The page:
8. We fulfilled our Rome commitments of last year to find new ways to contribute to the prevention of conflicts, and in this respect experts completed their work on the management of shared water resources and on Disarmament, Demobilization, and Reintegration.
OTHER REGIONAL ISSUES
9. G8 Foreign Ministers welcomed the resumption of talks aimed at achieving a just, viable and comprehensive settlement of the Cyprus problem. We urged the two Cypriot leaders, and all others concerned, to intensify the effort to reach agreement and to bridge the remaining obstacles towards a lasting settlement. We welcomed the United Nations Secretary-General's recent visit to Cyprus and endorsed his hope that an agreement could be reached soon and that the United Nations should play a full role in facilitating this objective.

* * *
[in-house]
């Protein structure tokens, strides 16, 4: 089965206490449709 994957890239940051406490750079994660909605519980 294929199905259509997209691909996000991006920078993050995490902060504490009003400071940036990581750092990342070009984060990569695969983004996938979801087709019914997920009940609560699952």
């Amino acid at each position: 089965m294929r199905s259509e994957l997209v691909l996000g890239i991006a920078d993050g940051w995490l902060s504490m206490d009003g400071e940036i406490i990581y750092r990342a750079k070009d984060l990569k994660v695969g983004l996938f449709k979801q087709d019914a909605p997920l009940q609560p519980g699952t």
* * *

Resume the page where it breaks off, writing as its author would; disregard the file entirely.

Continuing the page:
10. G8 Foreign Ministers agreed that efforts to reduce tension and establish lasting peace on the Korean Peninsula should be further encouraged. We reiterated our support for the Republic of Korea's policy of engagement. We recognized the need to continue to urge the Democratic People's Republic of Korea to respond constructively to international concerns over security, non-proliferation and humanitarian issues.
11. We agreed to meet next during the United Nations General Assembly in New York in September.
Source: Canada. Department of Foreign Affairs and International Trade